I am not going to post at length yet, but great as is my love for Dexter it is as nothing to my love for Heroes which is, I think, my new show in a way that I had hoped Torchwood would be. The Welsh show is something I will always watch, of course, because it is family, but all the same.
Whereas Heroes has the wonderful Hiro and Ando, who ought to be offensive stereotypes and are so much more, and there is future Hiro, and the sense that he becomes cool, and creepily in control Nathan and his improbable response to blackmail, and the Cheerleader, who must be saved. I really am going to have to do a Superheroes on television companion volume, aren't I? Because now there is a really good show to write about.
I haven't forgotten my fic promises - something will turn up soon, just watch this space...
And a review BEAUTY UP by Laura Miller
( University of California Press 256 pp. ) reviewed by Roz Kaveney
Everything is potentially a commodity, but you still have to find a way to sell it; Laura Miller's refreshingly intelligent book on the Japanese beauty industry demonstrates just how hard it is to influence taste. Sometimes you need to claim that you are reviving an old folk remedy, and sometimes you need to use the appeal of the exotic - which in Japan often means ancien regime France - and sometimes you lie, and claim the one is the other. Spas, creams and surgery are as much of a money-maker in Japan as in the USA; similarity, though, is the site where we perceive radical difference.
Earlier studies have assumed that changing standards in beauty in Japanese culture were solely and wholly the result of American cultural influence - Miller demonstrates conclusively that most of these were based on misunderstandings of Japan. For example, most cosmetic surgeries performed on the folds of the eye were intended, not to make clients look more Western, but to look more elegantly and aristocratically Japanese. Miller argues that, quite often, to represent Japanese culture as the helpless victim of American hegemony itself involves some quietly racist assumptions. There are quite radical differences between the hyperhygenic beauty shops of the USA and the often quite shady aspects of their Japanese equivalents, staffed with superannuated bar girls who know more about high-pressure sales than they do about the safe use of their equipment.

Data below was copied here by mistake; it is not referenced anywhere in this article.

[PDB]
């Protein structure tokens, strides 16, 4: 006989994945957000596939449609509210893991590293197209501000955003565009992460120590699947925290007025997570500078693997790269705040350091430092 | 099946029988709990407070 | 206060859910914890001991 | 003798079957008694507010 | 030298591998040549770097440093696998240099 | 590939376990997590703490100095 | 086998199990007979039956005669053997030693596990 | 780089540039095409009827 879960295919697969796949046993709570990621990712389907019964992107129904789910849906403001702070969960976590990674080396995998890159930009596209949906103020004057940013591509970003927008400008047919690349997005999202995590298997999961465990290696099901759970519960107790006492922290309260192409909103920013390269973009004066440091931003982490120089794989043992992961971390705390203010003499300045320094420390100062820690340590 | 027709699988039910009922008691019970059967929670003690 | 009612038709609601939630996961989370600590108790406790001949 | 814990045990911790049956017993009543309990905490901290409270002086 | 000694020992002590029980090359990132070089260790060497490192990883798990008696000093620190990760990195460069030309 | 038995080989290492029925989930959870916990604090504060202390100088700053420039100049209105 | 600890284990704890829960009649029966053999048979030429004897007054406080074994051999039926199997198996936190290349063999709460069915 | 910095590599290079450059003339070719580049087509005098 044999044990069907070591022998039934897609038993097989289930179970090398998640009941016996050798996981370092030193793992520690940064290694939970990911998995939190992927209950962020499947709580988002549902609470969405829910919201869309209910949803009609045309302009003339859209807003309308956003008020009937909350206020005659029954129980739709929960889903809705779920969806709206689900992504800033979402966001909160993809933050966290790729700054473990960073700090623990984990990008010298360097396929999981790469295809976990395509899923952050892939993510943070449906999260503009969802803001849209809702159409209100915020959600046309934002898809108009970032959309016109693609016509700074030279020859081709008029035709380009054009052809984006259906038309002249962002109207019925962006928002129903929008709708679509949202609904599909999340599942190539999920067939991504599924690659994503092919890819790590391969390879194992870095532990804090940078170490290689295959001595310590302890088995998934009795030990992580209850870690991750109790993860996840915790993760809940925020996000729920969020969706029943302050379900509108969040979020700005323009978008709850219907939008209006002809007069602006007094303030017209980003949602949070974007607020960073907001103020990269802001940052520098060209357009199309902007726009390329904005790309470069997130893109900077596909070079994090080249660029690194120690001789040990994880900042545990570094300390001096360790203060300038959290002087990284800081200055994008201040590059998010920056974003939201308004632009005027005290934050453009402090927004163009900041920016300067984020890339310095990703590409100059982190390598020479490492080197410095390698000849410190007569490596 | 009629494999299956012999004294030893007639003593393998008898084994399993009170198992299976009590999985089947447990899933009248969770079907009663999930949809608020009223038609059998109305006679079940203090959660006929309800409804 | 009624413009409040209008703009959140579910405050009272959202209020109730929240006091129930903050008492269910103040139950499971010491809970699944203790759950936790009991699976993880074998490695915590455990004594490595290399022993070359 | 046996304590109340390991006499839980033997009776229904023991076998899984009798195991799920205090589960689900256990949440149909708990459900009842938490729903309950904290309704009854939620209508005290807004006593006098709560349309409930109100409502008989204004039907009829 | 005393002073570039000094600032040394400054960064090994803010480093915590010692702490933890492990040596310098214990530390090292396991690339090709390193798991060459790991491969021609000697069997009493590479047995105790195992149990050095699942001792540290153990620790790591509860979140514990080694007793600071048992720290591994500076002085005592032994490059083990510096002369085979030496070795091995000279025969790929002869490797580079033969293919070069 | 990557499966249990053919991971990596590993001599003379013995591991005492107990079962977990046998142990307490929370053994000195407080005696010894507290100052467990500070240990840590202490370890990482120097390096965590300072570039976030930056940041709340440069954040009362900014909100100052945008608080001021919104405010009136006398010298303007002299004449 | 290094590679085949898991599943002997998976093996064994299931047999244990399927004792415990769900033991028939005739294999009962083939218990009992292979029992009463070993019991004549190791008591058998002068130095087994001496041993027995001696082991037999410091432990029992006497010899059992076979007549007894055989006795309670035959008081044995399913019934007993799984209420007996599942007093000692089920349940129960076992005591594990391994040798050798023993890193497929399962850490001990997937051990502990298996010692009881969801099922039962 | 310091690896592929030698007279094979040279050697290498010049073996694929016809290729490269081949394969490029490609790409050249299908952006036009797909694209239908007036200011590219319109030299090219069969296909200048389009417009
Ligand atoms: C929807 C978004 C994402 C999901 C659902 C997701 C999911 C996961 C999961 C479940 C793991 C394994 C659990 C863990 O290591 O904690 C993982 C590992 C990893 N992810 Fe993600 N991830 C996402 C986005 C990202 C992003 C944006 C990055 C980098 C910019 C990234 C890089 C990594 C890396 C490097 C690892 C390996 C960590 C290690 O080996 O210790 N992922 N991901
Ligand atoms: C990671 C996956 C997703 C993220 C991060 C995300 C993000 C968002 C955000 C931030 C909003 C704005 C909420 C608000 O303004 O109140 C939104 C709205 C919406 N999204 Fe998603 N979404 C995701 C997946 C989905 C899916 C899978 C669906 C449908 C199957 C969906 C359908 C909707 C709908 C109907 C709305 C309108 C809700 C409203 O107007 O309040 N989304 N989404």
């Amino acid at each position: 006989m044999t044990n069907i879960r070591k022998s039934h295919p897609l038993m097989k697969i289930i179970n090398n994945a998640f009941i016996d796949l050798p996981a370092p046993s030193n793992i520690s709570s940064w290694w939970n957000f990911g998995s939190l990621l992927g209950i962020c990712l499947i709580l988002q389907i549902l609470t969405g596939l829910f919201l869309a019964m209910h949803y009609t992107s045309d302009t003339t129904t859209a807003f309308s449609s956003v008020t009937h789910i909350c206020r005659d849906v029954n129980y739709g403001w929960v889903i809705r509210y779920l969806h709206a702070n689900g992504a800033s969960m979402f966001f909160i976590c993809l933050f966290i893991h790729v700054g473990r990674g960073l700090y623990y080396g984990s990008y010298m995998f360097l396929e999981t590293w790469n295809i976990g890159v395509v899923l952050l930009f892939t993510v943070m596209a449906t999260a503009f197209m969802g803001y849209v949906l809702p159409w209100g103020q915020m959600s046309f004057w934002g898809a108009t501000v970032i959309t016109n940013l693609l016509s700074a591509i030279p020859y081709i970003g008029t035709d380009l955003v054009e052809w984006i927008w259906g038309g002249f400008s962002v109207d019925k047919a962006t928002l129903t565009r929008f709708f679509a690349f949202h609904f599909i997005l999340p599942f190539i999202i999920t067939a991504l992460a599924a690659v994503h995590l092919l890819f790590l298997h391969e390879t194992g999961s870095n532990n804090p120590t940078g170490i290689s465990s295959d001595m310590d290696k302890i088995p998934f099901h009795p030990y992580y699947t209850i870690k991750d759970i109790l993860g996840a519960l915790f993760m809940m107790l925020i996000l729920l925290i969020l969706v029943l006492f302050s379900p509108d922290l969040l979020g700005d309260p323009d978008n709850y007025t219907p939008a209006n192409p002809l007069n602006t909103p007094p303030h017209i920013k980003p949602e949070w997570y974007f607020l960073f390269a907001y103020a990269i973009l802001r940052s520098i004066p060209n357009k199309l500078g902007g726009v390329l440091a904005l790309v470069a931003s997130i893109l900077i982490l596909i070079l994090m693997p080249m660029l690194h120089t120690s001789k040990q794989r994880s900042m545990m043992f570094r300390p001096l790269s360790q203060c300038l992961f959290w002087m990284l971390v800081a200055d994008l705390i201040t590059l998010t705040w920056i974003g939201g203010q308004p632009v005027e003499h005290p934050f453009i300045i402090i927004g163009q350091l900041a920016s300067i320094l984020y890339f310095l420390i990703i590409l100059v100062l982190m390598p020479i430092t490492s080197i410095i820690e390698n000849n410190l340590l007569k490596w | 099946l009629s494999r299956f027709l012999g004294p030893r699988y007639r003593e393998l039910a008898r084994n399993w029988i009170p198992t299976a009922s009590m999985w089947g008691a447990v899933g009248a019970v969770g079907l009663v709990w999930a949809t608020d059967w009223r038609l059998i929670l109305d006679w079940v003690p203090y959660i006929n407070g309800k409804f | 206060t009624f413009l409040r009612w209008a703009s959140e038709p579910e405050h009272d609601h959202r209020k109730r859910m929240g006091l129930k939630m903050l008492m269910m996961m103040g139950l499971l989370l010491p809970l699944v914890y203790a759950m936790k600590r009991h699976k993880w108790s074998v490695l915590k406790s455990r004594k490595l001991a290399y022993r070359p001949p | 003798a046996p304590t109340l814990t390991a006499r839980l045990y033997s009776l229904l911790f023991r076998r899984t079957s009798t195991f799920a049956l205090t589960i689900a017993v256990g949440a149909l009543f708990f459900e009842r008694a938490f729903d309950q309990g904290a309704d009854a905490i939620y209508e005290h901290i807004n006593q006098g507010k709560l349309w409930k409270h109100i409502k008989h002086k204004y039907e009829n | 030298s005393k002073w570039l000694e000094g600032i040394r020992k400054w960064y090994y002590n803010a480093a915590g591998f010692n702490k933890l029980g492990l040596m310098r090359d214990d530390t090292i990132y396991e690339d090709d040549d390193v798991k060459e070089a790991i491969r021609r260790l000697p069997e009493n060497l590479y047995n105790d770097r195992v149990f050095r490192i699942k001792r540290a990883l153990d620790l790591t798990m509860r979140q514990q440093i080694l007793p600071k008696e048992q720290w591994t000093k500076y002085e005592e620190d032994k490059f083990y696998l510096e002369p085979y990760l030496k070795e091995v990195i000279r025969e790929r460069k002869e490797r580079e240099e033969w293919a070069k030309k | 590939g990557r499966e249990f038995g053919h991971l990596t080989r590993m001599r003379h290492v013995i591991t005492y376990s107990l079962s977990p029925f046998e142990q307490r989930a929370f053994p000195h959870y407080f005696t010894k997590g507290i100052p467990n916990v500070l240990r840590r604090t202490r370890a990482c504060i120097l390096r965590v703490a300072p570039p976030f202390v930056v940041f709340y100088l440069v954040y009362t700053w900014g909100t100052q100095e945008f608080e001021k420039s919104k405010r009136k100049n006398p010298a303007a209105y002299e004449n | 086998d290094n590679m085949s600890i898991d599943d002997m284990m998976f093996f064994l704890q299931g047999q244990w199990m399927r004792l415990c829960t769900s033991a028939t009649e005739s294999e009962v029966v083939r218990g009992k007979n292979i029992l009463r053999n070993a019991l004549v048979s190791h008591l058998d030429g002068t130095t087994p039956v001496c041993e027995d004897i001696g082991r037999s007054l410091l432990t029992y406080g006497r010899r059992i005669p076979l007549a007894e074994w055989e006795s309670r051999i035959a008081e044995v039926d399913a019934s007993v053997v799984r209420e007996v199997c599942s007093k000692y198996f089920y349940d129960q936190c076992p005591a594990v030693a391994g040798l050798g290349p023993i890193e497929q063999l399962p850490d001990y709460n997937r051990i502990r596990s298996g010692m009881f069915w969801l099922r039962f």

In the end, Japanese culture is as obsessed as America with good looks, but in radically different ways; no matter how many American films they have seen, young Japanese women find male chest hair repellent, preferring men who are sharp-faced and willowy. When Japanese beauty culture draws on America, it is as liable to draw on Black and Hispanic styles as it is the white mainstream. From an eclectic collage of tradition, and foreign influences, the Japanese beauty industry has created an aesthetic that is trashy, perhaps, but entirely its own; Laura Miller's strength here is to grasp this simple point, and celebrate its rich weirdness.